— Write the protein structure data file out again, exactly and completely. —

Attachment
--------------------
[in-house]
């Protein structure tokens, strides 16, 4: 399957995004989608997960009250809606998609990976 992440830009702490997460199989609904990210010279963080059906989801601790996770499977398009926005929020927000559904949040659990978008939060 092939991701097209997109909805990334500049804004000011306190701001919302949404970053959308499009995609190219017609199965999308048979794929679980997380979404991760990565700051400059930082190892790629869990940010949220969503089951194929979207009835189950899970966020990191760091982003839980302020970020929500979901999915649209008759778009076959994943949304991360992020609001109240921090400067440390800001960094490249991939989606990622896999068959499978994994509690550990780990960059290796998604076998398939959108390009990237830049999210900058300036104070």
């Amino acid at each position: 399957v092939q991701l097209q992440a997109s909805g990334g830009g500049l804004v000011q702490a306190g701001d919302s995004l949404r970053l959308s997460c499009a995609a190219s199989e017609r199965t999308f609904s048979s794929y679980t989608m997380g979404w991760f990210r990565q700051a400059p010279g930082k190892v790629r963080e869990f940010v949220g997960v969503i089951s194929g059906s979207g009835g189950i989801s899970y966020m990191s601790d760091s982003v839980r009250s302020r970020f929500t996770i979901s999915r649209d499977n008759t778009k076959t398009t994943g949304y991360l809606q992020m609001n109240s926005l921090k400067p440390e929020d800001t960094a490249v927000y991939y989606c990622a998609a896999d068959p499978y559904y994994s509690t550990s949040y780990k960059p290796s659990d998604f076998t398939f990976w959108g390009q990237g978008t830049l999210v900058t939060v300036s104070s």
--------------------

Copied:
[in-house]
């Protein structure tokens, strides 16, 4: 399957995004989608997960009250809606998609990976 992440830009702490997460199989609904990210010279963080059906989801601790996770499977398009926005929020927000559904949040659990978008939060 092939991701097209997109909805990334500049804004000011306190701001919302949404970053959308499009995609190219017609199965999308048979794929679980997380979404991760990565700051400059930082190892790629869990940010949220969503089951194929979207009835189950899970966020990191760091982003839980302020970020929500979901999915649209008759778009076959994943949304991360992020609001109240921090400067440390800001960094490249991939989606990622896999068959499978994994509690550990780990960059290796998604076998398939959108390009990237830049999210900058300036104070």
């Amino acid at each position: 399957v092939q991701l097209q992440a997109s909805g990334g830009g500049l804004v000011q702490a306190g701001d919302s995004l949404r970053l959308s997460c499009a995609a190219s199989e017609r199965t999308f609904s048979s794929y679980t989608m997380g979404w991760f990210r990565q700051a400059p010279g930082k190892v790629r963080e869990f940010v949220g997960v969503i089951s194929g059906s979207g009835g189950i989801s899970y966020m990191s601790d760091s982003v839980r009250s302020r970020f929500t996770i979901s999915r649209d499977n008759t778009k076959t398009t994943g949304y991360l809606q992020m609001n109240s926005l921090k400067p440390e929020d800001t960094a490249v927000y991939y989606c990622a998609a896999d068959p499978y559904y994994s509690t550990s949040y780990k960059p290796s659990d998604f076998t398939f990976w959108g390009q990237g978008t830049l999210v900058t939060v300036s104070s």